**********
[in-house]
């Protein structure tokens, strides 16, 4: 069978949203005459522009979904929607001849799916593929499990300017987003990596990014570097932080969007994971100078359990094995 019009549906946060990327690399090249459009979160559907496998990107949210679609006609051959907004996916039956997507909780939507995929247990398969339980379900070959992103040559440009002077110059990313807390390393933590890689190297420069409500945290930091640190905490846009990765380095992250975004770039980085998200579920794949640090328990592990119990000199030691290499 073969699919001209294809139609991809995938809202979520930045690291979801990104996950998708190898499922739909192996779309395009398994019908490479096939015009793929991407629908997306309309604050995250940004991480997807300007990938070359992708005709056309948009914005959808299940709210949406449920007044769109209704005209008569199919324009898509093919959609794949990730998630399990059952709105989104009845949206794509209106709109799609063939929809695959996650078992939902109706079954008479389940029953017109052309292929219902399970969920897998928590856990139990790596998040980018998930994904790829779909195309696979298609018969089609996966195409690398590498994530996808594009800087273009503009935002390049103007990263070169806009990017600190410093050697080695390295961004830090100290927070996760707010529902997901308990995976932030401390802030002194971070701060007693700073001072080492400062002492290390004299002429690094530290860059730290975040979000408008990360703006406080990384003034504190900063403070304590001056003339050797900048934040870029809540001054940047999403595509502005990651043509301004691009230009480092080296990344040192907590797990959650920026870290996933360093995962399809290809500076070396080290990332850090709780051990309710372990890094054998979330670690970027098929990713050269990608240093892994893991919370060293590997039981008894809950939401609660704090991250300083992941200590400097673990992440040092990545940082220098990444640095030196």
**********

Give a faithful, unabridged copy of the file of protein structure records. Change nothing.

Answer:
[in-house]
């Protein structure tokens, strides 16, 4: 069978949203005459522009979904929607001849799916593929499990300017987003990596990014570097932080969007994971100078359990094995 019009549906946060990327690399090249459009979160559907496998990107949210679609006609051959907004996916039956997507909780939507995929247990398969339980379900070959992103040559440009002077110059990313807390390393933590890689190297420069409500945290930091640190905490846009990765380095992250975004770039980085998200579920794949640090328990592990119990000199030691290499 073969699919001209294809139609991809995938809202979520930045690291979801990104996950998708190898499922739909192996779309395009398994019908490479096939015009793929991407629908997306309309604050995250940004991480997807300007990938070359992708005709056309948009914005959808299940709210949406449920007044769109209704005209008569199919324009898509093919959609794949990730998630399990059952709105989104009845949206794509209106709109799609063939929809695959996650078992939902109706079954008479389940029953017109052309292929219902399970969920897998928590856990139990790596998040980018998930994904790829779909195309696979298609018969089609996966195409690398590498994530996808594009800087273009503009935002390049103007990263070169806009990017600190410093050697080695390295961004830090100290927070996760707010529902997901308990995976932030401390802030002194971070701060007693700073001072080492400062002492290390004299002429690094530290860059730290975040979000408008990360703006406080990384003034504190900063403070304590001056003339050797900048934040870029809540001054940047999403595509502005990651043509301004691009230009480092080296990344040192907590797990959650920026870290996933360093995962399809290809500076070396080290990332850090709780051990309710372990890094054998979330670690970027098929990713050269990608240093892994893991919370060293590997039981008894809950939401609660704090991250300083992941200590400097673990992440040092990545940082220098990444640095030196």